Kirkintilloch local history

Kirkintilloch was a place of importance in Roman times, when a fort was established there on the east-west barrier across Scotland, nowadays known as "The Antonine Wall". This was constructed around 142AD as a boundary line between Roman civilization and wilder territory not under permanent Roman control. For a short period it replaced the more southerly "Hadrian's Wall". The departure of the Romans was followed by a Dark Age when little is known of Kirkintilloch's history, although the name "Kirkintilloch," in its original form of Caerpentaloch "The Fort at the Head of the Ridge," dates from this period. Light began to dawn again during the twelfth century, when the prominent Comyn family established a castle in central Kirkintilloch, with a parish church to the south (at the locality now occupied by the Old Aisle Cemetery). The Burgh of Kirkintilloch was created in the year 1211, (although it was 1938 when an official grant of arms was granted by the Lord Lyon ) and a local market was held weekly thereafter.

In medieval times Kirkintilloch was situated on an important highway between Glasgow and the east, and indeed the town's axis lay very much on an east-west alignment at that time - West High Street, High Street and Eastside. A bridge over the Luggie was established at an early date, and was of vital importance in keeping the highway open in bad weather. The parish church was moved from the Old Aisle to central Kirkintilloch in 1644. Improved transport links in the form of the Forth and Clyde Canal (1773) and the pioneer Monkland and Kirkintilloch Railway (1826) led to the establishment of important new industries - cotton, weaving, Iron Founding and boat building. During the twentieth century these all faded away, but there was an attempt to replace them with new ones during the period of Glasgow Overspill, around 1960. This met with only limited success, but the Overspill project resulted in the construction of many homes, both in the rented and private sectors, with a consequent increase in the population of the ancient burgh.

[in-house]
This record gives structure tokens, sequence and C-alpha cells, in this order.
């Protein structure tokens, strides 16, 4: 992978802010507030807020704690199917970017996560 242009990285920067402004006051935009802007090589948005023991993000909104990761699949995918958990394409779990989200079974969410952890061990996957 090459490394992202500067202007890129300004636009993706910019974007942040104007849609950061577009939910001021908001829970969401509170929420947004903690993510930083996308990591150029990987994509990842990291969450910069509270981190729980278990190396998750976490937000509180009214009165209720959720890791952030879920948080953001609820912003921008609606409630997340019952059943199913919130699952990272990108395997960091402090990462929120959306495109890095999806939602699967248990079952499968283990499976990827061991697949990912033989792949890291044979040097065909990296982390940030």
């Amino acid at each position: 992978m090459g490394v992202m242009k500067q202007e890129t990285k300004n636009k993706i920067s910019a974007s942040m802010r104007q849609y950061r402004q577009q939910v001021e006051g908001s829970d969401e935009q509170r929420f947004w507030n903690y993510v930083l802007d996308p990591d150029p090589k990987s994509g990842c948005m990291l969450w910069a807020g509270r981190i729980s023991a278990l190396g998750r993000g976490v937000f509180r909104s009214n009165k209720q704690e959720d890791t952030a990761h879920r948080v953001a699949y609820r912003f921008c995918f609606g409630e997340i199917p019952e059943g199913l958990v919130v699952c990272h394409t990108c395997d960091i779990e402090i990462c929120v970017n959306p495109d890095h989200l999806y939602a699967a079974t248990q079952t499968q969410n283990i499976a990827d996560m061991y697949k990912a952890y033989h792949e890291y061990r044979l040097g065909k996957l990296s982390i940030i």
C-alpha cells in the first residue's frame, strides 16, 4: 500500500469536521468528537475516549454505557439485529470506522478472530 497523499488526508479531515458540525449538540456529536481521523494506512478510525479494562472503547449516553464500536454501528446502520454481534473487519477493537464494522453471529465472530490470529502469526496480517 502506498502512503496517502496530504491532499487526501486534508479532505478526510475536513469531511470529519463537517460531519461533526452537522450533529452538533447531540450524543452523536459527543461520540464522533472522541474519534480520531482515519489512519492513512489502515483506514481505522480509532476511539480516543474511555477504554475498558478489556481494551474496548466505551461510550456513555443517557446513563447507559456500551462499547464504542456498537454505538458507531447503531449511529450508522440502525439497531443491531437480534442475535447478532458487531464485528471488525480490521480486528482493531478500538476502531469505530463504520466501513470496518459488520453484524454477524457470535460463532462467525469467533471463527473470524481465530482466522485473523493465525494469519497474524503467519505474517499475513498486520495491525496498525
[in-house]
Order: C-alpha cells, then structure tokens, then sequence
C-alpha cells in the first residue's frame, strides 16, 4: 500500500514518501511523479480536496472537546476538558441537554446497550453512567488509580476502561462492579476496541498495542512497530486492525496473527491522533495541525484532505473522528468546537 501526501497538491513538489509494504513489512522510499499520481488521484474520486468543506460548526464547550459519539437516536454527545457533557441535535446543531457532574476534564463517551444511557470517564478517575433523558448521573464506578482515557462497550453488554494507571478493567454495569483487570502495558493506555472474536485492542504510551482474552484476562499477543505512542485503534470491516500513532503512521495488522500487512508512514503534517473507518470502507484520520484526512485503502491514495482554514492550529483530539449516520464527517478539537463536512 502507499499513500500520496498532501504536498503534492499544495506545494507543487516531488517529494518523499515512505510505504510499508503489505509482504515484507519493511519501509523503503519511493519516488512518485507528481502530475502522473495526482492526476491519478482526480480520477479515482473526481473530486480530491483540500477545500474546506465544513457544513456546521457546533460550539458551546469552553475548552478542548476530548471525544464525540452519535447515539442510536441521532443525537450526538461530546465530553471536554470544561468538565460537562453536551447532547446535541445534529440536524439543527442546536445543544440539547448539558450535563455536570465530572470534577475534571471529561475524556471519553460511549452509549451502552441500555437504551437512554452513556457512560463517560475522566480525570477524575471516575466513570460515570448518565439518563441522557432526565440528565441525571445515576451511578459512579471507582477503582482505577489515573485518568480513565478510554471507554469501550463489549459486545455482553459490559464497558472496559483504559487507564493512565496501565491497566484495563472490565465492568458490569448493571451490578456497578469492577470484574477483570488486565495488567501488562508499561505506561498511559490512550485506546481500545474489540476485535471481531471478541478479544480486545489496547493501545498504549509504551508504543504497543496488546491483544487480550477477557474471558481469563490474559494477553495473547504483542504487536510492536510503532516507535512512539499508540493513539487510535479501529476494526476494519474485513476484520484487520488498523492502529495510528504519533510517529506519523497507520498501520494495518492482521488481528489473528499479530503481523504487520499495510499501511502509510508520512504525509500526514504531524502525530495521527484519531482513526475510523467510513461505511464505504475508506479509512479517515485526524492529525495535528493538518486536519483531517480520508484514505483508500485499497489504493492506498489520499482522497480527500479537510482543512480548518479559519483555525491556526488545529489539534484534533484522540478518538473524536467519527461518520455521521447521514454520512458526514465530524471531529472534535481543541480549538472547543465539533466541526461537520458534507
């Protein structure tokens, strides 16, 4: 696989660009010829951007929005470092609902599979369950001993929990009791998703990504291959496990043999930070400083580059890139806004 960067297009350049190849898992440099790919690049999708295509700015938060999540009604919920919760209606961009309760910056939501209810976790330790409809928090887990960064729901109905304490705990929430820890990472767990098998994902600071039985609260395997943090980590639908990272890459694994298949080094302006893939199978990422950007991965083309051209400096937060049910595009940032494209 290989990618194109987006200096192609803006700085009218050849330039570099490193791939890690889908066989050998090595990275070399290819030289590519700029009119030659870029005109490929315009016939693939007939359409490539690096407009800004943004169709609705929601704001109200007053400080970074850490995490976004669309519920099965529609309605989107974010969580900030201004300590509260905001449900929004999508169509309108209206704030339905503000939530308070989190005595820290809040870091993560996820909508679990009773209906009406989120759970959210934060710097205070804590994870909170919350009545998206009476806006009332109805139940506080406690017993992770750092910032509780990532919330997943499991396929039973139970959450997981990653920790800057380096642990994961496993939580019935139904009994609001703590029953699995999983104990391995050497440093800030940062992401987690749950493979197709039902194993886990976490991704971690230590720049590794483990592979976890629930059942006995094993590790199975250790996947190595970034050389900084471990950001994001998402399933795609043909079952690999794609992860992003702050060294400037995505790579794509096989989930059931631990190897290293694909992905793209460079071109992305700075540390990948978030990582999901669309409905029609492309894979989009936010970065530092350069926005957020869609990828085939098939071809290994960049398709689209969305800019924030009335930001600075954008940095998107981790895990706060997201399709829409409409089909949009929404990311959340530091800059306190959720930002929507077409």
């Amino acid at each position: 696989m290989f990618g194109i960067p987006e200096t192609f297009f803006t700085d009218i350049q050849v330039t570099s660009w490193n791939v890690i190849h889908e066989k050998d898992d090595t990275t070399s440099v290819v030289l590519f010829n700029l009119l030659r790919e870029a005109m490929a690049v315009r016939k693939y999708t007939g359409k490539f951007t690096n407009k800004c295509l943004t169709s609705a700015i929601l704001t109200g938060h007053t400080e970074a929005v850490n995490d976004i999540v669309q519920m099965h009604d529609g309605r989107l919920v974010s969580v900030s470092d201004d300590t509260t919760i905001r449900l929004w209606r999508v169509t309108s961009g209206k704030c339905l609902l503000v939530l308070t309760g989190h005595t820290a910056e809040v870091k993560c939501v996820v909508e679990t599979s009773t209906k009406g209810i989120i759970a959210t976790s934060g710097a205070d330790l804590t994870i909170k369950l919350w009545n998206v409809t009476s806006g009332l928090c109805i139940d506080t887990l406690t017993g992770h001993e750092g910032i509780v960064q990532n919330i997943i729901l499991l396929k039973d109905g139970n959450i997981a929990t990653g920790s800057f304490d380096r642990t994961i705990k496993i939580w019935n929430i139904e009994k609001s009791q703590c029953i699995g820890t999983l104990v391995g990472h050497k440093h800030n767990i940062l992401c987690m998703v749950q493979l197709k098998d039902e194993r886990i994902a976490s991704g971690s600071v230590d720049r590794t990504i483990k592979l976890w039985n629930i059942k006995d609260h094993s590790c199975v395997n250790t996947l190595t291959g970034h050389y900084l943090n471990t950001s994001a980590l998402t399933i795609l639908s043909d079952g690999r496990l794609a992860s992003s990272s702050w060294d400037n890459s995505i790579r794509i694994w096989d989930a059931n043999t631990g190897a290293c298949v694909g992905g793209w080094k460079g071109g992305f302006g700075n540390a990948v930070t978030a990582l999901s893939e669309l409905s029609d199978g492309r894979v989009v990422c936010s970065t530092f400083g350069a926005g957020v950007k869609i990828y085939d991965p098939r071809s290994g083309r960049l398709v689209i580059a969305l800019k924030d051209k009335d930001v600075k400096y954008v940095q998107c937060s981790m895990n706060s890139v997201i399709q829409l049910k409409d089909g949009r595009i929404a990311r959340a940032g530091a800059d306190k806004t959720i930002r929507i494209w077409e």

The Auld Kirk at Kirkintilloch Cross dates from 1644 and is one of Kirkintilloch's oldest buildings. Until 1914 it served as the parish church, but in that year the new St. Mary's Church was opened at the other end of Cowgate, to take its place. The Auld Kirk was then used as a Sunday School. Since 1961 it has been the town museum. The nearby Barony Chambers was erected in 1814-15 and formerly served as the town hall, council chambers, court house, school and jail. Today it serves as offices for East Dunbartonshire Leisure & Culture Trust's Museum Service.

Have you ever wondered about the history behind the Old Aisle Cemetery Watch-Tower in Kirkintilloch? Check out a new leaflet on the building, which benefited from works as a result of funding from Historic Environment Scotland.